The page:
That's interesting what you said about the Germanic origin -- up to this point, no one's mentioned genetics yet, but it's true I'm about 1/8th pure German, so it's an interesting thought. My post on genetics is here. And t'anks for the feedback.
I have long wondered if you would ever post The Landing on the 405.
I LOL every time I watch it.
Of course if the young man had stepped on the brakes at first instead of speeding up..... there would be know funny video.
The 'punchline' is priceless.
And after visiting LA and seeing the 405 running by LAX, there is the added microbe of plausibility added to the video. Who knows, perhaps Asiana Air's next pilot trainee may try this landing?
Feebs - I think I did link to it, ages ago. This one's linked to my Web Vids Take To The Skies page, top shelf. The one below it is fairly jaw-dropping, as well.
"I finally tracked down a copy of the 1974 National Lampoon Stereo Test And Demonstration Record"
I think I had heart palpitations when I read that. The whole thing? For download? I've been looking for that puppy for years.
And I know which track you're going to play. :-)
Yes, that track. Of course!
And yep, I'll have the whole thing for download.
It should really open up a few eyes ears.
That was done in 2000 if you can believe it. I remember it well - I'd be willing to bet that was probably the first viral video ever.
The start of the post was just TOO cute! My cat's the same way. I think BobZ is right, it's something about the bouncy keys they like. I've been trying to stress that "margins count" to the little rascal, but he just doesn't get it.
As for the domain, I've been trying for ages to get my brother to get one. He keeps saying "But I don't know what I'd put on it!", and I keep telling him that's not the point. You don't HAVE to feel obligated to actually use it, it's a matter of having it when you want it some day. I've forwarded this to him and maybe it'll make the difference.
This nearly 15 minute video of an Airbus A380 landing at SFO may interest you if you have the time Doc.
Very cool. And you may have answered exactly why the Asiana flight crashed at SFO a while back. That is, they thought the autopilot was taking care of the speed, so they dropped too low and clipped off the tail fin on the edge of the runway, but that still doesn't answer why they were so near the dangerous edge in the first place, with this immense expanse of runway ahead of them.
Seeing it from the cockpit brought back a haunting memory, which might answer the question. Look for it next week when BD's gone. And much thanks!
The video showed just how far progress has passed me by.
I did not see at 'steering wheel' in the cockpit. The pilots just punched buttons and turned knobs. Sheesh. What do they do if the computer crashes and/or a knob or button fails to work?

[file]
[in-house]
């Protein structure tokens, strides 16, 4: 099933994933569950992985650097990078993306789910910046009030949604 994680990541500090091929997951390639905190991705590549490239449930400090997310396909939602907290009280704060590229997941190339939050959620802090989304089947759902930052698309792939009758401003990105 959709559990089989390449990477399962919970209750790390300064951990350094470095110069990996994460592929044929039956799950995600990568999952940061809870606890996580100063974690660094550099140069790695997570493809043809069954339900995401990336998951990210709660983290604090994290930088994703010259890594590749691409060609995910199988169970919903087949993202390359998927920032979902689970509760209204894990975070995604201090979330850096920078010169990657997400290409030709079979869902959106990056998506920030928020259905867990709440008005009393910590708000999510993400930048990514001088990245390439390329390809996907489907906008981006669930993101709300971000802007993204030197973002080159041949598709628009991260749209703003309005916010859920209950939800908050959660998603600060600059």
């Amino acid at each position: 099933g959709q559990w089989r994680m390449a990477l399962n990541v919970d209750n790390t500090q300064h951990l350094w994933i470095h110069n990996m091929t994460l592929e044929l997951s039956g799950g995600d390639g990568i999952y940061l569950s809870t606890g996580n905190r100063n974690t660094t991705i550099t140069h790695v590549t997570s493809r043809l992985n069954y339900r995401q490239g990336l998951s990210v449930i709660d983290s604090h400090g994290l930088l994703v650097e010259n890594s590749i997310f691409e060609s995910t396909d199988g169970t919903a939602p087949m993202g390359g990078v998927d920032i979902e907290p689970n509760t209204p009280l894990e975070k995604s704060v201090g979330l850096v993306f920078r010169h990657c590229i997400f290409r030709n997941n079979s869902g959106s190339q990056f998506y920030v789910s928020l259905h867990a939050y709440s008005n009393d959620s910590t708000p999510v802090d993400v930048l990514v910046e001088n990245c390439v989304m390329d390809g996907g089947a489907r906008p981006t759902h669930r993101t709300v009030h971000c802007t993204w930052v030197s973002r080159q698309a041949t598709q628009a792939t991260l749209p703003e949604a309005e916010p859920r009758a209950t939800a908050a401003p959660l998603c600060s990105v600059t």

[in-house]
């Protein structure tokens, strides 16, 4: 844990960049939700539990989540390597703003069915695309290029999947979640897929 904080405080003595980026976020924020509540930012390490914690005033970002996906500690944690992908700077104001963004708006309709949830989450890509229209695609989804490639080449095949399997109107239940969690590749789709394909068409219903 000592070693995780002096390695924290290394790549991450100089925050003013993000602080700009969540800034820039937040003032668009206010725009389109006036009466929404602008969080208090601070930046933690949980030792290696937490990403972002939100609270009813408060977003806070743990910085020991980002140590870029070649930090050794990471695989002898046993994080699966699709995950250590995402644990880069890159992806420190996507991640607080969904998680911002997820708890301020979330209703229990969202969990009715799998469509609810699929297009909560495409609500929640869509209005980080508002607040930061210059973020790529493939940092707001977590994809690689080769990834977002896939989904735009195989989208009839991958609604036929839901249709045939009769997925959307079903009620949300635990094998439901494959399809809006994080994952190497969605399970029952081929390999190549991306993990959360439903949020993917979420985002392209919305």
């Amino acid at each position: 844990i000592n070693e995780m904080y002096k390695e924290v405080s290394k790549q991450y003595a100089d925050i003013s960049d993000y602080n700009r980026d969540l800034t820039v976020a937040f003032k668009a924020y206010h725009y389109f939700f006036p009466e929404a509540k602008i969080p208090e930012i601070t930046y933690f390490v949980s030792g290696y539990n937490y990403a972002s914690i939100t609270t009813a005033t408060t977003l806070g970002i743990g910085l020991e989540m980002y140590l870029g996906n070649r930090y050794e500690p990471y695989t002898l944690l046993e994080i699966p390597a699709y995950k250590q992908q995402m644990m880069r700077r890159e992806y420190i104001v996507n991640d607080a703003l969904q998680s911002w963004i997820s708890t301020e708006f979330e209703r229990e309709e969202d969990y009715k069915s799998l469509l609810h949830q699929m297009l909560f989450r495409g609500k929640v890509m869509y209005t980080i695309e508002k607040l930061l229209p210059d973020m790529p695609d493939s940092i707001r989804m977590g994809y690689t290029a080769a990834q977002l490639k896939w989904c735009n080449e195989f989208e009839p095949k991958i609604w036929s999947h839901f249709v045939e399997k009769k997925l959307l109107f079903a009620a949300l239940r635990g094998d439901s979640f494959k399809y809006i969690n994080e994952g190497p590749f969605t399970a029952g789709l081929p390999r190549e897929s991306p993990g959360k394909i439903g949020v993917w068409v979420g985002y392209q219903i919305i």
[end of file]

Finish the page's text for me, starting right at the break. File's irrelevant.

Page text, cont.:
As for crashes, remember this?
Eastern Air Lines Flight 401 was a Lockheed L-1011-1 Tristar jet that crashed into the Florida Everglades at 11:42pm December 29, 1972, causing 101 fatalities (99 initial crash fatalities, two died shortly afterward). There were 75 survivors. The crash occurred as a result of the entire flight crew becoming preoccupied with a burnt-out landing gear indicator light and failing to notice the autopilot had inadvertently been disconnected. As a result, the flight gradually lost altitude and eventually crashed while the flight crew was distracted with the indicator problem.
Back in the day when I was in corporate America, the loss prevention people said it was usually the 'safety dogs' and not the 'safety lions' that would bite you. IOW people tended to ignore risks in commonly performed tasks while being extra careful in high risk situations.
At the end of the day, I wonder if that was the problem of the Asiana flight? Landings had become so routine that those in charge of the airplane become complacent?
Yep, I remember that crash from the 'Mayday' series. It's probably on YouTube. Call it the ultimate 'classic' in the Human Error (Cockpit Division) department.
I wrote that piece I mentioned before on the Asiana crash, and thanks again for the lead.
Changing the subject to early air navigation, this is pretty cool Doc, Giant arrows made of concrete for early mail carriers to follow across the country. Well, I guess it was better than breadcrumbs. Here is the story:
On August 20, 1920, the United States opened its first coast-to-coast airmail delivery route, just 60 years after the Pony Express closed up shop. There were no good aviation charts in those days, so pilots had to eyeball their way across the country using landmarks. This meant that flying in bad weather was difficult, and night flying was just about impossible.
The Postal Service solved the problem with the world’s first ground-based civilian navigation system: a series of lit beacons that would extend from New York to San Francisco. Every ten miles, pilots would pass a bright yellow concrete arrow. Each arrow would be surmounted by a 51-foot steel tower and lit by a million-candlepower rotating beacon. (A generator shed at the tail of each arrow powered the beacon.) Now mail could get from the Atlantic to the Pacific not in a matter of weeks, but in just 30 hours or so.
Even the dumbest of air mail pilots, it seems, could follow a series of bright yellow arrows straight out of a Tex Avery cartoon. By 1924, just a year after Congress funded it, the line of giant concrete markers stretched from Rock Springs, Wyoming to Cleveland, Ohio. The next summer, it reached all the way to New York, and by 1929 it spanned the continent uninterrupted, the envy of postal systems worldwide.
Radio and radar are, of course, infinitely less cool than a concrete Yellow Brick Road from sea to shining sea, but I think we all know how this story ends. New advances in communication and navigation technology made the big arrows obsolete, and the Commerce Department decommissioned the beacons in the 1940s. The steel towers were torn down and went to the war effort. But the hundreds of arrows remain. Their yellow paint is gone, their concrete cracks a little more with every winter frost, and no one crosses their path much, except for coyotes and tumbleweeds. But they’re still out there.
Some pics here: